cos (15◦) = cos (45◦ − 30◦) = cos (45◦) cos (30◦) + sin (45◦) sin (30◦)

=

(√ 2

2

)(√ 3

2

) +

(√ 2

2

)( 1

2

)

=

√ 6 + √

2

4

10.4 Trigonometric Identities 773

2. In a straightforward application of Theorem 10.13, we find

cos (π

2 − θ )

= cos (π

2

) cos (θ) + sin

(π 2

) sin (θ)

= (0) (cos(θ)) + (1) (sin(θ))

= sin(θ)

The identity verified in Example 10.4.1, namely, cos ( π 2 − θ

) = sin(θ), is the first of the celebrated

‘cofunction’ identities. These identities were first hinted at in Exercise 74 in Section 10.2. From sin(θ) = cos

( π 2 − θ

) , we get:

sin (π

2 − θ )

= cos (π

2 − [π

2 − θ ])

= cos(θ),

which says, in words, that the ‘co’sine of an angle is the sine of its ‘co’mplement. Now that these identities have been established for cosine and sine, the remaining circular functions follow suit. The remaining proofs are left as exercises.

Theorem 10.14. Cofunction Identities: For all applicable angles θ,

ˆ cos (π

2 − θ )

= sin(θ)

ˆ sin (π

2 − θ )

= cos(θ)

ˆ sec (π

2 − θ )

= csc(θ)

ˆ csc (π

2 − θ )

= sec(θ)

ˆ tan (π

2 − θ )

= cot(θ)

ˆ cot (π

2 − θ )

= tan(θ)

With the Cofunction Identities in place, we are now in the position to derive the sum and difference formulas for sine. To derive the sum formula for sine, we convert to cosines using a cofunction identity, then expand using the difference formula for cosine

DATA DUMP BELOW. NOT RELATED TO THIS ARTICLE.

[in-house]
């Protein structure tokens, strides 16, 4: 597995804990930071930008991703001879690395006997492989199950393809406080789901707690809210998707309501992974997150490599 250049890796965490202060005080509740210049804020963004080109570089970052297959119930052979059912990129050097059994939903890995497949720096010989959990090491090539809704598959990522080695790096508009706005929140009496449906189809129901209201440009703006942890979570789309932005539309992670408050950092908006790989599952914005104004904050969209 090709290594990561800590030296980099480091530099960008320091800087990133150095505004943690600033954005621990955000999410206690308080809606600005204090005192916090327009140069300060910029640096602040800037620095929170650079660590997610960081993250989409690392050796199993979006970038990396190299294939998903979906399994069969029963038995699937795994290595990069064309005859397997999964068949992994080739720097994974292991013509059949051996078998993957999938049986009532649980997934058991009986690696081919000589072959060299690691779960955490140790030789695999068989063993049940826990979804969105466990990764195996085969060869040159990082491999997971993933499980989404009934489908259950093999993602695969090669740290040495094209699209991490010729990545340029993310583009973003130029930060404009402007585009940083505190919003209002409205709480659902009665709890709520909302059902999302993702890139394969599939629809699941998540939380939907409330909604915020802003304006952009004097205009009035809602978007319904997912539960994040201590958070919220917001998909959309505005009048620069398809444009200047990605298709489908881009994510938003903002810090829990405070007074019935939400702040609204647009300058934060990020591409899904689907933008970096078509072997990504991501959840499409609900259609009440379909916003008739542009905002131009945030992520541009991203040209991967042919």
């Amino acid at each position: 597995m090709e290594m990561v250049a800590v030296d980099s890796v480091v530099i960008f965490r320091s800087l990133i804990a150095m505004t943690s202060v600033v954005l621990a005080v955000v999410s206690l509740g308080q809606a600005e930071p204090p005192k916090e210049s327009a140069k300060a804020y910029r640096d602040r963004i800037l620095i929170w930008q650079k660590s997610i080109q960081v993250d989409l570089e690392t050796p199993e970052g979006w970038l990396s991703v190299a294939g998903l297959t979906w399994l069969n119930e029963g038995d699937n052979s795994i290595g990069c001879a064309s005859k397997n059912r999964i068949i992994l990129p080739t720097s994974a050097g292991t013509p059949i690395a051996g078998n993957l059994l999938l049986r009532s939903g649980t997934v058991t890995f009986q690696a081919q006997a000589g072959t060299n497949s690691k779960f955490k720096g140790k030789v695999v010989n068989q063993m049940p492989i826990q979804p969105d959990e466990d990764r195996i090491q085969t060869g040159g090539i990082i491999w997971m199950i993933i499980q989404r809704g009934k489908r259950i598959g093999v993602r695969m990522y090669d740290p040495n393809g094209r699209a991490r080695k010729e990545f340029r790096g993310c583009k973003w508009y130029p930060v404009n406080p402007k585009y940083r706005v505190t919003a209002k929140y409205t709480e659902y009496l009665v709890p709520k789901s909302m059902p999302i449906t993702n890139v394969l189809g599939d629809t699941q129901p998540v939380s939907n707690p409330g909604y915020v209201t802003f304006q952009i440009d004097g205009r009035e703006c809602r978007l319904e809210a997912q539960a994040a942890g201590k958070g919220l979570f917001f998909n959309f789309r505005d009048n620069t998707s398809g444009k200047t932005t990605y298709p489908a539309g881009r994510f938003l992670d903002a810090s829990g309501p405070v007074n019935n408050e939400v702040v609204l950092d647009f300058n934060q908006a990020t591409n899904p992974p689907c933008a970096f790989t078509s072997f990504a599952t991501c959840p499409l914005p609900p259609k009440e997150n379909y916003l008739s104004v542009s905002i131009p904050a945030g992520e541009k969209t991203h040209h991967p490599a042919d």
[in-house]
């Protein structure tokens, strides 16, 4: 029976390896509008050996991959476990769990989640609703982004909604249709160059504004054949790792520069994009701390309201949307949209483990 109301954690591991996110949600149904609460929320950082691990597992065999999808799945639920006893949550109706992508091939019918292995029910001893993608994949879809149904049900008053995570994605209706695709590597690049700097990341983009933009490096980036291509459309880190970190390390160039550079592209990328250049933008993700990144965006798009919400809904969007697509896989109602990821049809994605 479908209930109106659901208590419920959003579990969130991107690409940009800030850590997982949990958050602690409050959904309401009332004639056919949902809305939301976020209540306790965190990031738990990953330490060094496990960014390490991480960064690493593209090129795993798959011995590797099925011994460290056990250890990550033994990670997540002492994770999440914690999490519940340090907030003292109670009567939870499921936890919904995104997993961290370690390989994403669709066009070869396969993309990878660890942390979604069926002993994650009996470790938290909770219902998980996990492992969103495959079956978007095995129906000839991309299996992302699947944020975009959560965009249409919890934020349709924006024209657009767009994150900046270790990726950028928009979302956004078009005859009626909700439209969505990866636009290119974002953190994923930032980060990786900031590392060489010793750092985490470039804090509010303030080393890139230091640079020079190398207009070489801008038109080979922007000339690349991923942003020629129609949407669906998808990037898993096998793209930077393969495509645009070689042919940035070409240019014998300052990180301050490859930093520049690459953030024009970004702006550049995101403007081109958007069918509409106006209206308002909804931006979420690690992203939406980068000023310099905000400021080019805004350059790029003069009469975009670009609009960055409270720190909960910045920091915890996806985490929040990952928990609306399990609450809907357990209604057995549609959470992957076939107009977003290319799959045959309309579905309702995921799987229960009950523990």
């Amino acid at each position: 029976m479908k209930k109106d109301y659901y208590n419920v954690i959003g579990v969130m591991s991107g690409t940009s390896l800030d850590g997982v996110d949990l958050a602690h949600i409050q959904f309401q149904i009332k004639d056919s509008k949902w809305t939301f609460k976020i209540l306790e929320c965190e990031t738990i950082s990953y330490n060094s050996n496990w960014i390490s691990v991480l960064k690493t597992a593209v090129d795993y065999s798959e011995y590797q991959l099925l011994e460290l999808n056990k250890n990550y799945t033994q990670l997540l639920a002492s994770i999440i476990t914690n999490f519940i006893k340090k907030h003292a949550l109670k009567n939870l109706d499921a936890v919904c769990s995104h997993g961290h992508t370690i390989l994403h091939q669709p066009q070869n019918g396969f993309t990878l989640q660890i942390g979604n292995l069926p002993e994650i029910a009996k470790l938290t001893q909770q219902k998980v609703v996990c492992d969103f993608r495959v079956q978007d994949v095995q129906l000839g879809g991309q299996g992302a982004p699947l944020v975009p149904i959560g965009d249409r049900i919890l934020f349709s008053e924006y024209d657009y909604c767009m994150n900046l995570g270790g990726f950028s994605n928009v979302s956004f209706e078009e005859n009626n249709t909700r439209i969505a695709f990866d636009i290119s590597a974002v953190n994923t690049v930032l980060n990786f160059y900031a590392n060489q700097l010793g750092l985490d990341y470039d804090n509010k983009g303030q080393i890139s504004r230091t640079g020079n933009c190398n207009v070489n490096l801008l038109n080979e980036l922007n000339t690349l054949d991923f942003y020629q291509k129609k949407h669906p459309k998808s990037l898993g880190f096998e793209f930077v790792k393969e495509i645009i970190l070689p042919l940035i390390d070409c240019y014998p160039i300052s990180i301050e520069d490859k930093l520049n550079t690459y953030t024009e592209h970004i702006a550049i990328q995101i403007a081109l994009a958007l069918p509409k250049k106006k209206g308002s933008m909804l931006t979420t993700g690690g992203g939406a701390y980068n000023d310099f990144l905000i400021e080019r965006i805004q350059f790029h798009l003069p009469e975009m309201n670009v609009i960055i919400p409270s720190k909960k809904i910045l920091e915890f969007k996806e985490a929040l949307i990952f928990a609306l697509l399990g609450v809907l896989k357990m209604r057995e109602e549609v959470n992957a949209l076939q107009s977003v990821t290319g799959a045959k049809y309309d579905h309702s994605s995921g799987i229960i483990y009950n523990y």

sin(α+ β) = cos (π

2 − (α+ β)

) = cos

([π 2 − α

] − β

) = cos

(π 2 − α

) cos(β) + sin

(π 2 − α

) sin(β)

= sin(α) cos(β) + cos(α) sin(β)

We can derive the difference formula for sine by rewriting sin(α − β) as sin(α + (−β)) and using the sum formula and the Even / Odd Identities. Again, we leave the details to the reader.

Theorem 10.15. Sum and Difference Identities for Sine: For all angles α and β,

ˆ sin(α+ β) = sin(α) cos(β) + cos(α) sin(β)

ˆ sin(α− β) = sin(α) cos(β)− cos(α) sin(β)

774 Foundations of Trigonometry

Example 10.4.2.

1. Find the exact value of sin (

19π 12

) 2. If α is a Quadrant II angle with sin(α) = 513 , and β is a Quadrant III angle with tan(β) = 2,

find sin(α− β).

3. Derive a formula for tan(α+ β) in terms of tan(α) and tan(β).

Solution.

1. As in Example 10.4.1, we need to write the angle 19π12 as a sum or difference of common angles. The denominator of 12 suggests a combination of angles with denominators 3 and 4. One such combination is 19π12 =

4π 3 +

π 4 . Applying Theorem 10.15, we get

sin

( 19π

12

) = sin

( 4π

3 + π

4

) = sin

( 4π

3

) cos (π

4

) + cos

( 4π

3

) sin (π

4

) =

( − √

3

2

)(√ 2

2

) +

( −1

2

)(√ 2

2

)

= − √

6− √

2

4

2. In order to find sin(α − β) using Theorem 10.15, we need to find cos(α) and both cos(β) and sin(β). To find cos(α), we use the Pythagorean Identity cos2(α) + sin2(α) = 1. Since

sin(α) = 513 , we have cos 2(α) +

( 5 13

)2 = 1, or cos(α) = ±1213 . Since α is a Quadrant II angle,

cos(α) = −1213 . We now set about finding cos(β) and sin(β). We have several ways to proceed, but the Pythagorean Identity 1 + tan2(β) = sec2(β) is a quick way to get sec(β), and hence, cos(β). With tan(β) = 2, we get 1 + 22 = sec2(β) so that sec(β) = ±

√ 5. Since β is a

Quadrant III angle, we choose sec(β) = − √

5 so cos(β) = 1sec(β) = 1 − √

5 = −

√ 5

5 . We now need